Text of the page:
For the latest INTEGRATED IMMUNE Health Survey, FE-2 Stott, FE-4 Thirsk, FE-5 Williams & CDR De Winne completed their survey forms and emailed the file to the experiment PI (Principal Investigator).

Stott performed troubleshooting on the COLBERT/T2 treadmill, intent on resolving a communications issue with exercise data and recovering the latter. [All ACO (Activation & Checkout) short-duration tests at high & low speed yesterday were completed successfully by Nicole & Frank, with nominal results except for a communication error between the Pacebook control laptop and the T2 rack which prevented session data from being downlinked for ground analysis.]

After the US Airlock (A/L) was set up by ground commanding, Nicole unstowed two METOX (Metal Oxide) CO2 absorption canisters (#0005, #0013) and started their regeneration in the A/L “bakeout” oven. [METOX cans are used in the A/L and in EMUs (Extravehicular Mobility Units) to scrub carbon dioxide from the air.]

With the assistance of FE-4 Thirsk, the FE-2 also worked several hours on the MDS (Mice Drawer System), replacing its two exhausted waste filters (lateral left & right side) via the MDS PGB (Portable Glovebox) and later also refilling the drinking water supply for the three MDS occupants.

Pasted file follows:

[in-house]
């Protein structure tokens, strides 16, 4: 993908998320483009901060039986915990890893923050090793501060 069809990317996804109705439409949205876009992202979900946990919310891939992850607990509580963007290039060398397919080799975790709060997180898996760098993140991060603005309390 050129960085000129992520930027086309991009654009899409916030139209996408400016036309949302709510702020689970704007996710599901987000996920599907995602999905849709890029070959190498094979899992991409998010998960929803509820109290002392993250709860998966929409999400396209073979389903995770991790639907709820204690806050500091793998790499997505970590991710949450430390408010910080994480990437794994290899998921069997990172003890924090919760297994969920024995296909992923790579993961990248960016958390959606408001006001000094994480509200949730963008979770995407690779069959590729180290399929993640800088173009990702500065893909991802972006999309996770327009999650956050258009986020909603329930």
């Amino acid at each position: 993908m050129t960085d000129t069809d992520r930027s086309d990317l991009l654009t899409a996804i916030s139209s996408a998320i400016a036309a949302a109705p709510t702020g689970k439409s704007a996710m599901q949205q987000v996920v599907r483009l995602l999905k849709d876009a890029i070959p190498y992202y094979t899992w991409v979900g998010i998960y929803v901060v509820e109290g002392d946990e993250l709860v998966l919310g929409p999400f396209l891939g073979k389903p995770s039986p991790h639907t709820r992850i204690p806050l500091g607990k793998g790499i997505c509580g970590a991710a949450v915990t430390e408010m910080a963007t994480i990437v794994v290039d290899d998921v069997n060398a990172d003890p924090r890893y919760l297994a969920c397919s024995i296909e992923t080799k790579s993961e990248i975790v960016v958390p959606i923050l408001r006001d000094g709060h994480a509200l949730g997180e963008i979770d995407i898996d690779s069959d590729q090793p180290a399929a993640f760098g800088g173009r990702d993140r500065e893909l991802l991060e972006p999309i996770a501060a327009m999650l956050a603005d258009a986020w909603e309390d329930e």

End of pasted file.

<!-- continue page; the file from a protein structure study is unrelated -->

Nicole retrieved a Russian EDV container from stowage in the Kibo JLP (JEM Logistics Pressurized Segment) which Jeff Williams then used to replace the EDV-U urine container in the US WHC (Waste & Hygiene Compartment). [The swap-out became necessary when the installed EDV-U inadvertently came in contact with pretreated urine during the recently begun processing of Russian urine. The replaced container was subsequently installed in the SM (Service Module)’s ASU toilet facility by Roman during SOZh (ECLLS) maintenance.]

FE-4 Bob Thirsk completed the weekly offloading of the WPA (Water Processor Assembly) from WRS (Water Recovery System) Rack 1 into a CWC-I (Collapsible Water Container-Iodine, #2004) with the common H2O transfer hose (which took about 23 min) from the PWD (Potable Water Dispenser) Auxiliary Port, then flushed the system.

FE-3 Romanenko meanwhile conducted the periodic transfer of U.S. condensate water from CWCs (Collapsible Water Containers, #1051/5L, #1073/12L, #1043/42L) to the RS (Russian Segment) for the periodic (about twice a month) replenishing of the Elektron’s water supply for electrolysis, filling the designated KOV EDV container. Once filled, the EDV was connected to the BPK transfer pump for processing through the BKO water purification (multifiltration) unit. [The 40-minute procedure is specially designed to prevent air bubbles larger than ~10 mm from getting into the BZh Liquid Unit where they could cause Elektron shutdown. BKO contains five purification columns to rid the condensate of dissolved mineral and organic impurities. It has a service lifetime of ~450 liters throughput. The water needs to be purified for proper electrolysis in the Elektron O2 generator.]